Jeannie here. This post first appeared in my literary consultant blog, but I've changed it up a bit. I feel like this topic is pretty evergreen around New Year's.
I always got a slew of new clients at the beginning of the year. And it seems like Thinklings Books has gotten quite a few queries from authors too. Whether I am here at Thinklings or working on my own, it's far too many to work with; and besides, I know better by now than to expect most of them to follow through. Back when I was just consulting by myself, I told some of my personal clients to try my query boot-camp classes in February. Usually there were three major groups: self-important narcissists, impatient eager beavers, and dropouts. I mostly want to talk about the last group.
The narcissists who emailed me wanted complete one-on-one attention. A few even forbade me from working with others while they worked with me. Something about a conflict of interest? Yeah, sorry. I wouldn’t work with you anyway.
The impatient ones said that February was too late to query agents. They wanted to get to agents NOW. Guess what? Agents are just getting back to the office and their submissions are still closed. They’ve got a very long backup of emails from their vacation, and your query will either get sent to auto spam filter because they are closed, or it'll get lost in the shuffle.
The last group will just never sign up for anything. I know this because it’s early January. It’s New Year’s resolutions. They hopped on the bandwagon and said, “This year is the year I write my book!” It’s like gym memberships. They make themselves feel good by taking the first steps, but when they find out how much work it really is, the willpower fails, and the resolution peters out.
Most of these writers probably won’t listen to me and be those much-maligned wannabes who still send an oddly worded two-sentence query letter that says, “I have a fantastic idea! When can I call to discuss it with you? Please sign this NDA before we proceed.” Or the exhausting five-page manifesto about their dystopian world and how they want a $100,000 advance to start writing.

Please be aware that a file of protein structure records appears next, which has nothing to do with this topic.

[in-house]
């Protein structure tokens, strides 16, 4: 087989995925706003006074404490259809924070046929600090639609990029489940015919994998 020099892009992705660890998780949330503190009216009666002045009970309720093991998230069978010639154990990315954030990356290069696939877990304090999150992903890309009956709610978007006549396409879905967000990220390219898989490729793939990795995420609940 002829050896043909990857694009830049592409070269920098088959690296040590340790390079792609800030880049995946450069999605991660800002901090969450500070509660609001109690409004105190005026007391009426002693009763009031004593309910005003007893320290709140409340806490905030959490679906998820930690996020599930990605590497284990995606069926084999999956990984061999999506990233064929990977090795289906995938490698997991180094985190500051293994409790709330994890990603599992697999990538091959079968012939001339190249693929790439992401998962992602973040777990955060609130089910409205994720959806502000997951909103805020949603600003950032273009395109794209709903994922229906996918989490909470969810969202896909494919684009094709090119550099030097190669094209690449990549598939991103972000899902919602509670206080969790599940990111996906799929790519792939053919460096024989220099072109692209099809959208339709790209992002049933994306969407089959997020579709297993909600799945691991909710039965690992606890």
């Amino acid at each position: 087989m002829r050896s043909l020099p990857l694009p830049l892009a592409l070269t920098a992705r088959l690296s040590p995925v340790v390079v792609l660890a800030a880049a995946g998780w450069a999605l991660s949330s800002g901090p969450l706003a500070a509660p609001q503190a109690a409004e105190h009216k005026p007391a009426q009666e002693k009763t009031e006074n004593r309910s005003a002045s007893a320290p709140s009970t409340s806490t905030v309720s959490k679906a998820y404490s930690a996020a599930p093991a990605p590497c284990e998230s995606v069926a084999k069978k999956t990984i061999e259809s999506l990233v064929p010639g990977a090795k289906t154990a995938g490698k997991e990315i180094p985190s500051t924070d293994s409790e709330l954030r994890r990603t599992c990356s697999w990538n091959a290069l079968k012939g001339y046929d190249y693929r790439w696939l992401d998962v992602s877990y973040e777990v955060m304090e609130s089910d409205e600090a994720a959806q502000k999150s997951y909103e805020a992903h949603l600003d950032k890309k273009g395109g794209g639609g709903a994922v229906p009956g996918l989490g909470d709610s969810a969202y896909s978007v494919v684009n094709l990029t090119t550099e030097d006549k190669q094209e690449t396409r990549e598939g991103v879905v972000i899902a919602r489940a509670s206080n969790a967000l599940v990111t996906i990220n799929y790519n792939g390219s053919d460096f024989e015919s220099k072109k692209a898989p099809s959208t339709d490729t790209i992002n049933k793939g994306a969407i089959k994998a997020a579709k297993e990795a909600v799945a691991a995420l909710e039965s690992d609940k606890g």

You might think, given how annoying I find these New Year’s resolutions, that I’m not a fan of them. I like goals. I like big goals. Resolutions are important. And for many people, the start of a new year, a fresh year, is a time when it makes sense to start new goals. Personally, I make my goals and reevaluate quarterly.
But people often make grand, vague, or not-well-planned-out goals for New Year's. “Write a book” may be too vague and ambitious if you’ve never written one before. Maybe your goal should be to take a class on creative writing and outline your book. Or, if you really want to write that book this year, that should be your big goal for the entire year. I kid you not.
So, if you set a goal for writing your book this year, or if you’ve written it and want to get it published, here are some basic ideas to help you follow through, so you aren’t one of hundreds emailing me for help, but never get past emailing me.
1. Don’t bite off more than you can chew:
2. Keep the goal visible and review it regularly:
3. Break the goal down into bite-sized steps:
4. Be willing to reevaluate your goal:
If you’ve written your book and are trying to find a publisher, you can of course query us via our submissions page. We try to give at least a little bit of personal feedback to every submission.
If you're looking for some help with motivation or knowledge or anything else for your writing ambitions, look into joining our new Writers' Collective. We're still in the process of setting it up, so while we're in the beta testing and construction phase, we'll be offering the group for only $10 per month. Stay tuned for more info on that.
This special price will only last for a little while and will let you help shape the tone and content of the group. We'll offer short instructional videos on talking with publishers and agents, editing, self-publishing, marketing, author platform, and much more. There will also be a community page for questions and group support, and early access to my new podcast on story structure since the beginning of literature. Plus, we'll have a special area where we'll post breaking news that affects authors, their books, and their platforms.